Financial Planning For Resident Physicians, Item #2 Tell Your Money Where To Go

This is the third article in a series dedicated to helping the resident physician take steps to put their house (financial and otherwise) in order. My previous articles on the subject may be found here.

Item #2 - Tell your money where to go.

As of this article’s posting, Match Day has passed. Congratulations, and I wish you much success as you transition to residency later this year. It’s been a long, hard road, but soon you’ll be earning an income. It’s exciting!

As you approach this important day, make sure you have some fun. Enjoy that first paycheck. Treat yourself (and your spouse and kids, if you have them) to dinner, or something you all enjoy. But don’t forget how absolutely important this first paycheck is. The way you spend it will set the tone for the rest of your life. It sounds a bit dramatic, but getting off to the right start can make a big difference over time.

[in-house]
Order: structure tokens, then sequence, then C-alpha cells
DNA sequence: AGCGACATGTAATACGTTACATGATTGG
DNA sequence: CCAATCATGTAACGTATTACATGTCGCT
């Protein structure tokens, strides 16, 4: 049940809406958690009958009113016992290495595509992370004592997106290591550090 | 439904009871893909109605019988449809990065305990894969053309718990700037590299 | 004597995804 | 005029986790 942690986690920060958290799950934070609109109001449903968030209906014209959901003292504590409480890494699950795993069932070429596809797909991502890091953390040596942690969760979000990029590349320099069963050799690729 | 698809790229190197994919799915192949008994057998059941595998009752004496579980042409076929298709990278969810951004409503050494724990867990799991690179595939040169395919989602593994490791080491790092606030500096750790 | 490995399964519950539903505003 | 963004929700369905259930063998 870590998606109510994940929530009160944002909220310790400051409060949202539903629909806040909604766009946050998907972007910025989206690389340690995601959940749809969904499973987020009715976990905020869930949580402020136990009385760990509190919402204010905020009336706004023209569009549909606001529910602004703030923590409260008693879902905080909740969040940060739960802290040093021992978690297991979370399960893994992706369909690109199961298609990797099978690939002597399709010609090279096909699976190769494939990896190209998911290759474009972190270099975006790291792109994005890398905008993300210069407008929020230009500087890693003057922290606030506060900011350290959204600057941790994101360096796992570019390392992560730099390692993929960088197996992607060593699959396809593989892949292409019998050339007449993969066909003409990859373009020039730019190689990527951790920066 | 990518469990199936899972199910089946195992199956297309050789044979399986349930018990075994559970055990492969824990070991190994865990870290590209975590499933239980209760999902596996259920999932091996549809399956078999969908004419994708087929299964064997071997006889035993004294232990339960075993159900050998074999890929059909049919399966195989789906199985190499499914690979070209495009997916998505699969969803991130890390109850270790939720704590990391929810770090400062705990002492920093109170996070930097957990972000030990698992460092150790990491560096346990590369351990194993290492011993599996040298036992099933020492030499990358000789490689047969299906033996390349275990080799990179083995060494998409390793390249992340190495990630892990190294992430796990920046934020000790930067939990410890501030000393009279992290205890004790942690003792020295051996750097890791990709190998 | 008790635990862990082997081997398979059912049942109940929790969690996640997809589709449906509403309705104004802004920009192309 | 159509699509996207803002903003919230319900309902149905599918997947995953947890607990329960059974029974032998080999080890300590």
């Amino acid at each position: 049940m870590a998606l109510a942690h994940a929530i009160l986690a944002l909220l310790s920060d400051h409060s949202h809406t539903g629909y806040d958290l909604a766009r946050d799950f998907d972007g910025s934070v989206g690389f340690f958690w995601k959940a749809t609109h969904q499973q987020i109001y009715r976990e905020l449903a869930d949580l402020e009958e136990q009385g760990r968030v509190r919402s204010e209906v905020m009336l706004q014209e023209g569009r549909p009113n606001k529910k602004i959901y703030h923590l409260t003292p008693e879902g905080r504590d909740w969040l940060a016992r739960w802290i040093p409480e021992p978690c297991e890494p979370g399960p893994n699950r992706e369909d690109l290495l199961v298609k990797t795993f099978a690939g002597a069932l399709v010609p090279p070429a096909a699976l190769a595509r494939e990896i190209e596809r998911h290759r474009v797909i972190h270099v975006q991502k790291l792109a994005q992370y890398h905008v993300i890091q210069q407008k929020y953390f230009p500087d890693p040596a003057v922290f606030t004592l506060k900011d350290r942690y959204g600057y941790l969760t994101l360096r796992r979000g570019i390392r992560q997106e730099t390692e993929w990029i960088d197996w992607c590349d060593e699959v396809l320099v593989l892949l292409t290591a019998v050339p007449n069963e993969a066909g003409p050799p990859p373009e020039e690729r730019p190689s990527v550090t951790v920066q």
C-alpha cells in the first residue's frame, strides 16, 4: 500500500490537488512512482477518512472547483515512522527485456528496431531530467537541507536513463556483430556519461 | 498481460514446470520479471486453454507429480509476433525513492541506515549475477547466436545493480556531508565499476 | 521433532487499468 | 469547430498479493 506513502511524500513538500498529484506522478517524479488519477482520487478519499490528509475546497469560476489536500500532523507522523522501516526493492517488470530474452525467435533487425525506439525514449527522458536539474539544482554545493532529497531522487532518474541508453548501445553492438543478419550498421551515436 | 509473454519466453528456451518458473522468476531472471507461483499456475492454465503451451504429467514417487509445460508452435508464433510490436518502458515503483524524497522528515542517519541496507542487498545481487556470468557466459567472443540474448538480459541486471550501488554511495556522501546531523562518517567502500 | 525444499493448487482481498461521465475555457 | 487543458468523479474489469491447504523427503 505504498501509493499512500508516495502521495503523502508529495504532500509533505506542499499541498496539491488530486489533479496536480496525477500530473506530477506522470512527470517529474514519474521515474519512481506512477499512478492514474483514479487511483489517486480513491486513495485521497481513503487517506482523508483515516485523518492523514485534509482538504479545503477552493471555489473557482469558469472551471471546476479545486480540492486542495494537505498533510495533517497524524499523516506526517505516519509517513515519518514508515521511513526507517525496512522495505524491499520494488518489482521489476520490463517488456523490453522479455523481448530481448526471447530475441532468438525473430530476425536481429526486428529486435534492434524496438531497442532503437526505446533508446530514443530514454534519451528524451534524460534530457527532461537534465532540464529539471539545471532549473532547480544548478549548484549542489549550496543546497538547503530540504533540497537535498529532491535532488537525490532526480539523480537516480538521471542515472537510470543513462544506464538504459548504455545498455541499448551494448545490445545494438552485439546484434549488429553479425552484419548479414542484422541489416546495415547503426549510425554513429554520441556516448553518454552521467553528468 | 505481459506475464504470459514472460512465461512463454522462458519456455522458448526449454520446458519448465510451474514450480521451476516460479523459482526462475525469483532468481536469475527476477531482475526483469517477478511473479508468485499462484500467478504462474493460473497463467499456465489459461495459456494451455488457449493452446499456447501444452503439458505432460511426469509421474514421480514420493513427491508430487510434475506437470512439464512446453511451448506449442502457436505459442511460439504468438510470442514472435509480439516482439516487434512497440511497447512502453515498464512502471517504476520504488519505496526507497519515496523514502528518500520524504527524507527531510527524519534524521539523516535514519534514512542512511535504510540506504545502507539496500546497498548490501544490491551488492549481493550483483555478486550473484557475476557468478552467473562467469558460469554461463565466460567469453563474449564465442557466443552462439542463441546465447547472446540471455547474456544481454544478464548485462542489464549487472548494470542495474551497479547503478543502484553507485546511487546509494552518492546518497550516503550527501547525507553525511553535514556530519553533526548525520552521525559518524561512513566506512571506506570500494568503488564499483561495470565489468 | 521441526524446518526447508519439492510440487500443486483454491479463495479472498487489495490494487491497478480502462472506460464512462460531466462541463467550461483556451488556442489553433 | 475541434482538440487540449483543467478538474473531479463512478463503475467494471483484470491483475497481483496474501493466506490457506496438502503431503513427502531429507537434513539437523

Budgeting isn’t fun.

There are a few words that I would use to describe budgeting for the resident physician: essential; foundational; important; vital; necessary; intelligent; prudent; practical; worthwhile; etc.

Fun isn’t one of those words—at least not at first.

If you’re human, you probably don’t like the idea of sitting down and crunching the numbers every month. Especially with all of the other things requiring your attention. But just because budgeting isn’t fun, it doesn’t mean that you can’t do something fun while you’re budgeting.